How to Manage Blood Sugar in Pregnancy

How to Manage Blood Sugar in Pregnancy


Blood Sugar Support

Blood sugar, also known as blood glucose, is the major sugar found in the blood which plays an important role in maintaining the body’s overall health. Blood sugar serves as the main source of energy for our body cells. Studies have shown that when blood sugar levels become imbalanced, it has the potential to lead to various health conditions, including diabetes. In this article, we will discuss blood sugar in pregnancy, blood sugar one hour after eating, blood sugar control food, the different types of diabetes, and also the various factors that contribute to the fluctuations of blood sugar levels in the body.


High Blood Sugar in Pregnancy

During pregnancy, there is an increased risk of developing diabetes due to hormonal changes and other factors. Some of these factors include lifestyle, genetics, and environmental factors. Understanding the different types of diabetes and what causes them is important to be able to effectively manage and prevent the development of diabetes.


Type 1 Diabetes

Type 1 diabetes develops as a result of the body’s immune system mistakenly attacking and destroying the insulin-producing cells in one’s pancreas. What causes this autoimmune response is not ascertained but environmental triggers and genetic predisposition may play a role.


Type 2 Diabetes

Type 2 diabetes is the most common form of diabetes, accounting for about 90% of cases worldwide. It typically occurs in adulthood, although its prevalence among children and adolescents is gradually increasing. Several factors contribute to the development of type 2 diabetes, including obesity, a sedentary lifestyle, poor dietary habits, genetic factors, and insulin resistance.


What Causes Low Blood Sugar?

Low Blood sugar also called hypoglycemia can be caused by several factors including skipping meals, using excessive insulin, using additional diabetic medications, exercising more than usual, and consuming alcohol. Low blood sugar is defined as less than 70 mg/dL.

Everybody experiences low blood sugar differently. Typical signs you may experience include:(3)

  1. Shaking
  2. Sweating
  3. Anxiety or jitters
  4. Irritation or perplexity
  5. Dizziness
  6. Hunger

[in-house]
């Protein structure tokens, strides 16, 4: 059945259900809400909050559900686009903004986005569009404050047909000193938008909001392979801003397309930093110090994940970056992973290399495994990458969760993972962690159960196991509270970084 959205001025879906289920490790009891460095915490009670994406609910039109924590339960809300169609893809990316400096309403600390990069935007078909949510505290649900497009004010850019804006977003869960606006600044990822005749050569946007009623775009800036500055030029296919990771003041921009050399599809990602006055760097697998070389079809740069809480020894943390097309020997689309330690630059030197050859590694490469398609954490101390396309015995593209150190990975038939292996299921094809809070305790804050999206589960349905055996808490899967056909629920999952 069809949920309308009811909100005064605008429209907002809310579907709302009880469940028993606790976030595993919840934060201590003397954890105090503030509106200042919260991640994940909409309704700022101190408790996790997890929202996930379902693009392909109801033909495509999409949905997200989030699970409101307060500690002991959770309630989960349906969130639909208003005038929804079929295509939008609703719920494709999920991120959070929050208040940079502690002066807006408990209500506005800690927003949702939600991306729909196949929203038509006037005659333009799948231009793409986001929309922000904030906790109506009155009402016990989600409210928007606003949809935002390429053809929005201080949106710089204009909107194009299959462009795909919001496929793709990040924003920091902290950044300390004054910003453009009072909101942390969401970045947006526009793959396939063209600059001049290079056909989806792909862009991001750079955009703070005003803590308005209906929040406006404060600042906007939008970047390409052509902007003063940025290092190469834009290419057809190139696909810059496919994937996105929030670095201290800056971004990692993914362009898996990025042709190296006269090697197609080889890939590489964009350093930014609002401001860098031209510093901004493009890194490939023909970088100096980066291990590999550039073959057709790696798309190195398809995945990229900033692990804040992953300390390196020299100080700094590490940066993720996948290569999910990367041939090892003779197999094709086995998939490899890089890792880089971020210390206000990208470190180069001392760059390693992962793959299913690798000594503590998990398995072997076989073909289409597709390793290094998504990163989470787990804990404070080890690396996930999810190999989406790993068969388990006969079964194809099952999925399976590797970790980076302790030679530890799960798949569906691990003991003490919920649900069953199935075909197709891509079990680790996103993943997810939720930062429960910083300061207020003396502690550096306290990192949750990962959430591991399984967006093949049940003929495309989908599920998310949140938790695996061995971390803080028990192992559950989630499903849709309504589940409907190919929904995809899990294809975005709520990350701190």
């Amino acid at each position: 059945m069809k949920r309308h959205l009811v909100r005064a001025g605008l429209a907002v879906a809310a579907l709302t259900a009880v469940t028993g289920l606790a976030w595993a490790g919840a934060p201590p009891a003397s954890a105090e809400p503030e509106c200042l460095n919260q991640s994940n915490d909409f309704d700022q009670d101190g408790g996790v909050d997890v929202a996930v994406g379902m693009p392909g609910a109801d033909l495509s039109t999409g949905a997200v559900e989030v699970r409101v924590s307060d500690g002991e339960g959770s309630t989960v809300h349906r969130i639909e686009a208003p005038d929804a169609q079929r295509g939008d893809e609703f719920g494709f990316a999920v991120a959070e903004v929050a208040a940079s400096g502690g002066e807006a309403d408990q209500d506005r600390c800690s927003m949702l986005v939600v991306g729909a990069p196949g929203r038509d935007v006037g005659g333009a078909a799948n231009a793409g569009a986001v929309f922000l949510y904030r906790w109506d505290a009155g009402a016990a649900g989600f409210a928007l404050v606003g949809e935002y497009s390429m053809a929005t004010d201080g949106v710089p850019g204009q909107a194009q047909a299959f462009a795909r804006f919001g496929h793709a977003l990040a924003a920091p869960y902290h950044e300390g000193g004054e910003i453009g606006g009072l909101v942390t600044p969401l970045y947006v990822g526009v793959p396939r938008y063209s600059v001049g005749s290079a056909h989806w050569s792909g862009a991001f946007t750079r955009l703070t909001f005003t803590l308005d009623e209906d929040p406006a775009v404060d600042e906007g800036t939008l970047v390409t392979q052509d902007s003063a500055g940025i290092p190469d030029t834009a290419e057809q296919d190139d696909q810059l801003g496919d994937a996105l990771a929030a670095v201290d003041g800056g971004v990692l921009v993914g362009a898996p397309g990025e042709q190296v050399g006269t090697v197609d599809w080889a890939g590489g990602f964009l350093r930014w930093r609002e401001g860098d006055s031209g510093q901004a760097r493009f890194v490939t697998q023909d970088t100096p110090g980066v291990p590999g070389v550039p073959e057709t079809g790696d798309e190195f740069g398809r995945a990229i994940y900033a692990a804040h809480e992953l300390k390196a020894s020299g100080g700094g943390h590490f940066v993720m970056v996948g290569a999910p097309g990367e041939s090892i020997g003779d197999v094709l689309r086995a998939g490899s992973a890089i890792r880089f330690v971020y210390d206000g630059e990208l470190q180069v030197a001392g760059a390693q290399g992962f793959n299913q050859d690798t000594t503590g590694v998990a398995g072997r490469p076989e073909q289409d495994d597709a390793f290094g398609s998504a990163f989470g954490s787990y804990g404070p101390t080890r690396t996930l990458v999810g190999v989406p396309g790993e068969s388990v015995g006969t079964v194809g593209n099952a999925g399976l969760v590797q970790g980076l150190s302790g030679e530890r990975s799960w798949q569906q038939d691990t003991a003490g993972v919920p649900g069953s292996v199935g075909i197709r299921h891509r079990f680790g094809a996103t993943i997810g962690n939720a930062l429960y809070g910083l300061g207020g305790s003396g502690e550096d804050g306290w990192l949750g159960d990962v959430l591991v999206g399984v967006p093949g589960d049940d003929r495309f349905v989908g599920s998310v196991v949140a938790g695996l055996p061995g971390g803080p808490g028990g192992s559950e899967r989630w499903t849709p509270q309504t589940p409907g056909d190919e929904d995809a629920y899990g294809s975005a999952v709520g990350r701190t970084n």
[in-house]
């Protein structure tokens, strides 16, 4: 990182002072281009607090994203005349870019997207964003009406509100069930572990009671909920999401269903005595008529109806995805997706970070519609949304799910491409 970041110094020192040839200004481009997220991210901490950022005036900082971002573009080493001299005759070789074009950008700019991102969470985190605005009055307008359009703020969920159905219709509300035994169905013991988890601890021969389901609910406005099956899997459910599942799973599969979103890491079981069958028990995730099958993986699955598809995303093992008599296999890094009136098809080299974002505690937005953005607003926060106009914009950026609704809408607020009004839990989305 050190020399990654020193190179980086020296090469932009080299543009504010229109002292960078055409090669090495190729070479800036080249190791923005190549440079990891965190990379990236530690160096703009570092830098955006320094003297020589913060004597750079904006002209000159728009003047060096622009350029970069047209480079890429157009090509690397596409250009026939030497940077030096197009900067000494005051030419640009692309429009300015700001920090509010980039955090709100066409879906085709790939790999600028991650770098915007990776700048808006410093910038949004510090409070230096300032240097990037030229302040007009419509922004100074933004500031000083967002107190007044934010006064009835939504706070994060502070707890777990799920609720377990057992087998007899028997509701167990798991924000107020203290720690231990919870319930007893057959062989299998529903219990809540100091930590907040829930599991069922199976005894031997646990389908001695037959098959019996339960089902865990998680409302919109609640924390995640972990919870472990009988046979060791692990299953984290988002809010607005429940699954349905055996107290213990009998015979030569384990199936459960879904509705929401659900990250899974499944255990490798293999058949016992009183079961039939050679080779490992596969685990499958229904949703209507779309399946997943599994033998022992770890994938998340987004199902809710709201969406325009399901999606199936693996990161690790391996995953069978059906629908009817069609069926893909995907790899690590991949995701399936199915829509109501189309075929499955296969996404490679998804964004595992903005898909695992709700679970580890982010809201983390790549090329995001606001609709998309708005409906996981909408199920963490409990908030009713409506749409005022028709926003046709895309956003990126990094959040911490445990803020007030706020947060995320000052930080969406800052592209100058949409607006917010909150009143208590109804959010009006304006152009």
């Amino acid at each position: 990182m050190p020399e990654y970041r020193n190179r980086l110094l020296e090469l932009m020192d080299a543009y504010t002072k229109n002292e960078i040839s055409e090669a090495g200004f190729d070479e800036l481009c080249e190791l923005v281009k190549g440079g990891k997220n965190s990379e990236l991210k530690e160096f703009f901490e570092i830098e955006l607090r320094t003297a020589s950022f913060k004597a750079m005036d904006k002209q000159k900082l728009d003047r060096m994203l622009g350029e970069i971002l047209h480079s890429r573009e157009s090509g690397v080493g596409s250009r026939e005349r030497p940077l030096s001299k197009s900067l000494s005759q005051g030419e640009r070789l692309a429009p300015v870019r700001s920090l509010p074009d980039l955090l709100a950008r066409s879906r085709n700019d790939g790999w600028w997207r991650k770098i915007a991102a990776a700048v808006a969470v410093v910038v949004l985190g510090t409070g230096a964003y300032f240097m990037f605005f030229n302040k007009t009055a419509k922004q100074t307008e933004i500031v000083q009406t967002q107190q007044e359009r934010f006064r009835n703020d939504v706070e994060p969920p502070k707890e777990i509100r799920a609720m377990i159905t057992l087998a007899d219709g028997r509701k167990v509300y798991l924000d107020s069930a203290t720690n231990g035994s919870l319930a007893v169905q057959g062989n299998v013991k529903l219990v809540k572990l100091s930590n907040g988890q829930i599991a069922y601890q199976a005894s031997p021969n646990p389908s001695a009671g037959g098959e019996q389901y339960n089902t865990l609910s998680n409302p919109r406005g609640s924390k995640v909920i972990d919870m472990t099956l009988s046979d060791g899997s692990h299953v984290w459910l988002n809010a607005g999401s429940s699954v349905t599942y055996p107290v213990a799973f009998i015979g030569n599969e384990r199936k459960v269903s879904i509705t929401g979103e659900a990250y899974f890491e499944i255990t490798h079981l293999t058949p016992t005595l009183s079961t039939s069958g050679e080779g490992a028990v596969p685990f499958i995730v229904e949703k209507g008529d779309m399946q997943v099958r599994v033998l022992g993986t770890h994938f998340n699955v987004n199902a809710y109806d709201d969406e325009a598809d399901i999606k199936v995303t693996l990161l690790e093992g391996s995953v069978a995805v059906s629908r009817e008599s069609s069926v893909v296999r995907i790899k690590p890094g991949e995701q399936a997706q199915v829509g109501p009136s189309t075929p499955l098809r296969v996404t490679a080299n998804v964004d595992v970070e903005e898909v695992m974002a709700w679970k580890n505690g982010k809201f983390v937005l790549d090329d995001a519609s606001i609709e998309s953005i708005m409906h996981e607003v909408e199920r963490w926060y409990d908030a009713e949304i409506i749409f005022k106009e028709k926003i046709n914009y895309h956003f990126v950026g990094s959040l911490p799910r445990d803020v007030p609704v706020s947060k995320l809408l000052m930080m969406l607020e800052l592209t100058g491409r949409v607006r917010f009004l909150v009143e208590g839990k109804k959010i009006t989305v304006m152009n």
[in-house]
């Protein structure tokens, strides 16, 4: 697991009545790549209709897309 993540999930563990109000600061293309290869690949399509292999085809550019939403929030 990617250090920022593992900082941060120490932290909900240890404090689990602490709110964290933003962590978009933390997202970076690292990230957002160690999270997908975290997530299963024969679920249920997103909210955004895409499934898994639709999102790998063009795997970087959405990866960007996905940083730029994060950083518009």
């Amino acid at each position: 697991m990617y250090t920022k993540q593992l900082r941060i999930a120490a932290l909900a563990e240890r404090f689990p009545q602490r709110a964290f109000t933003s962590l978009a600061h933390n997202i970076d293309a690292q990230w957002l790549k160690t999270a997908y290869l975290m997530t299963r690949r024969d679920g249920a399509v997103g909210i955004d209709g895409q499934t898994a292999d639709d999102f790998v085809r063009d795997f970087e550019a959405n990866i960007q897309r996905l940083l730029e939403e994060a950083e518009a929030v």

Know the symptoms unique to you so you can identify and manage low blood sugar early. Even if you are symptom-free, check your blood sugar if you have any reason to believe it may be low. Low blood sugar is harmful and needs to be treated right away.


What Is The Normal Sugar Level?

A normal sugar level should be less than 100 mg/dL after not consuming any food (fasting) for at least 8 hours. And 2 hours after eating, should be less than 140 mg/dL.

During day time, your blood sugar levels are usually at their lowest just before meals.


What Range Is a Low Sugar Level?

The value of low sugar levels varies widely just like high sugar levels. Many people’s glucose levels won’t ever fall below 60 mg/dL, even with prolonged fasting. With diet and fasting the liver still keeps your glucose levels normal by transforming fat and muscle into sugar. Some people’s glucose levels may fall somewhat lower.


What Are the Symptoms of High Blood Sugar Level

The symptoms you may experience with high blood sugar levels depending on the type of diabetes you have include;

  • Increased hunger even after eating
  • Increased thirst
  • Frequent Urination
  • Dry mouth
  • Fatigue
  • Unexplained weight loss
  • Blurred vision
  • Slow healing of sores
  • Erectile dysfunction
  • Yeast infection


Why Is Having High Blood Sugar Levels Bad?

As earlier discussed, glucose is fuel for all the cells in the body when it is present at normal levels. But at a high level, it can destroy the normal functioning of the body. This is because high sugar levels steadily remove the ability of cells in one’s pancreas to produce insulin. As the organ begins to overcompensate, over time it becomes permanently damaged, and its insulin level remains too high. High blood sugar levels can cause alterations that lead to hardening of the blood vessels, popularly known as atherosclerosis. All parts of your body can be harmed due to excess sugar in the body. Damaged blood vessels result to wan problems such as:

  • Strokes
  • Kidney disease or kidney failure
  • Heart attacks
  • Weakened immune system, with a greater risk of infections
  • Loss of vision
  • Erectile dysfunction
  • Poor blood circulation to the legs.
  • Nerve damage, also known as neuropathy, that causes pain, tingling, or less sensation in your legs, feet, and hands
  • Slow wound healing
  • Poor circulation to the legs and feet


What Causes Blood Sugar Levels To Fluctuate?

Maintaining a stable blood sugar level in our body is essential for good health. Fluctuations in blood sugar can have immediate and long-term consequences. We will discuss the factors that cause the rise and fall of blood sugar levels.


Rise in Blood Sugar Levels

Consuming food, especially those rich in carbohydrates, triggers a rise in blood sugar levels. The body breaks down carbohydrates into glucose, causing an increase in blood glucose concentration. In addition, factors such as stress, illness, certain medications, and lack of physical activity can lead to increased blood sugar levels.


What Causes the Fall in Blood Sugar Levels

The body uses insulin to transport glucose from the bloodstream into cells for energy. If there is insufficient insulin or if the body becomes resistant to its effects, blood sugar levels can drop below the normal range. Certain factors can contribute to a decrease in blood sugar levels, including prolonged fasting, excessive exercise, medication side effects, and certain medical conditions.


What Happens To  Your Blood Sugar One Hour After Eating?

After consuming a meal, our blood sugar levels increase as the body digests and absorbs the carbohydrates present in the food. Monitoring blood sugar levels one hour after eating provides valuable insights into how the body processes the meal and how effectively it manages blood sugar. This measurement is particularly important for individuals with diabetes, as it helps determine the impact of specific foods on their blood sugar control. The blood sugar unit of measure is typically milligrams per deciliter (mg/dL) in the United States and millimoles per liter (mmol/L) in other countries.